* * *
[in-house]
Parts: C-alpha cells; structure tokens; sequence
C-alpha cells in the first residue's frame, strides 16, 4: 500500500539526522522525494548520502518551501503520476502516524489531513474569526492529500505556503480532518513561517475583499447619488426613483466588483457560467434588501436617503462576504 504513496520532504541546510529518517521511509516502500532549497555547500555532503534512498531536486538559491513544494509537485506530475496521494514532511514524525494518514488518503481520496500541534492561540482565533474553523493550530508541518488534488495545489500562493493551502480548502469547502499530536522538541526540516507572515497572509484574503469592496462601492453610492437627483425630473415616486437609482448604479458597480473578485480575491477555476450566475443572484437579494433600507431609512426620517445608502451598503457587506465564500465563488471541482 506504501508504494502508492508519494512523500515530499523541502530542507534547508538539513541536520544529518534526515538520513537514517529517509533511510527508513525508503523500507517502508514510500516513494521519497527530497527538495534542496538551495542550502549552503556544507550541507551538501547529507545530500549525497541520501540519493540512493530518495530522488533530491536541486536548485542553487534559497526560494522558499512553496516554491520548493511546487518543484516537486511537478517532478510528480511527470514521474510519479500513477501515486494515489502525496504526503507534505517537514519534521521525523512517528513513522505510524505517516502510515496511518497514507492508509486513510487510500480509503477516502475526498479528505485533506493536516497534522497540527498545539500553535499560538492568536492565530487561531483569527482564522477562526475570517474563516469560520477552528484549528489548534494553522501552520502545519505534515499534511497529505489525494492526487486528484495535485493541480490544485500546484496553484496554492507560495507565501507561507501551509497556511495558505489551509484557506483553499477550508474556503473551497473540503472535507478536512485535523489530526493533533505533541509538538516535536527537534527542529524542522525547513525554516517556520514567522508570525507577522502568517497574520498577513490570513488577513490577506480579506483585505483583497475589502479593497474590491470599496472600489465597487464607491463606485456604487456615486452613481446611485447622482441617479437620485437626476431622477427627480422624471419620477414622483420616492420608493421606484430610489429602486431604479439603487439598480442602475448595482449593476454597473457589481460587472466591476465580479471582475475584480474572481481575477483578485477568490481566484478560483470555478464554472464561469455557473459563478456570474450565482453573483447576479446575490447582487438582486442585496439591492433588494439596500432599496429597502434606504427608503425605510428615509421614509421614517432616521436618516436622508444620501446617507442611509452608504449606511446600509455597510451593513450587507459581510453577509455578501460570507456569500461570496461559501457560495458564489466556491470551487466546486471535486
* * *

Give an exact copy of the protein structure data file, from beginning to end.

[in-house]
Parts: C-alpha cells; structure tokens; sequence
C-alpha cells in the first residue's frame, strides 16, 4: 500500500539526522522525494548520502518551501503520476502516524489531513474569526492529500505556503480532518513561517475583499447619488426613483466588483457560467434588501436617503462576504 504513496520532504541546510529518517521511509516502500532549497555547500555532503534512498531536486538559491513544494509537485506530475496521494514532511514524525494518514488518503481520496500541534492561540482565533474553523493550530508541518488534488495545489500562493493551502480548502469547502499530536522538541526540516507572515497572509484574503469592496462601492453610492437627483425630473415616486437609482448604479458597480473578485480575491477555476450566475443572484437579494433600507431609512426620517445608502451598503457587506465564500465563488471541482 506504501508504494502508492508519494512523500515530499523541502530542507534547508538539513541536520544529518534526515538520513537514517529517509533511510527508513525508503523500507517502508514510500516513494521519497527530497527538495534542496538551495542550502549552503556544507550541507551538501547529507545530500549525497541520501540519493540512493530518495530522488533530491536541486536548485542553487534559497526560494522558499512553496516554491520548493511546487518543484516537486511537478517532478510528480511527470514521474510519479500513477501515486494515489502525496504526503507534505517537514519534521521525523512517528513513522505510524505517516502510515496511518497514507492508509486513510487510500480509503477516502475526498479528505485533506493536516497534522497540527498545539500553535499560538492568536492565530487561531483569527482564522477562526475570517474563516469560520477552528484549528489548534494553522501552520502545519505534515499534511497529505489525494492526487486528484495535485493541480490544485500546484496553484496554492507560495507565501507561507501551509497556511495558505489551509484557506483553499477550508474556503473551497473540503472535507478536512485535523489530526493533533505533541509538538516535536527537534527542529524542522525547513525554516517556520514567522508570525507577522502568517497574520498577513490570513488577513490577506480579506483585505483583497475589502479593497474590491470599496472600489465597487464607491463606485456604487456615486452613481446611485447622482441617479437620485437626476431622477427627480422624471419620477414622483420616492420608493421606484430610489429602486431604479439603487439598480442602475448595482449593476454597473457589481460587472466591476465580479471582475475584480474572481481575477483578485477568490481566484478560483470555478464554472464561469455557473459563478456570474450565482453573483447576479446575490447582487438582486442585496439591492433588494439596500432599496429597502434606504427608503425605510428615509421614509421614517432616521436618516436622508444620501446617507442611509452608504449606511446600509455597510451593513450587507459581510453577509455578501460570507456569500461570496461559501457560495458564489466556491470551487466546486471535486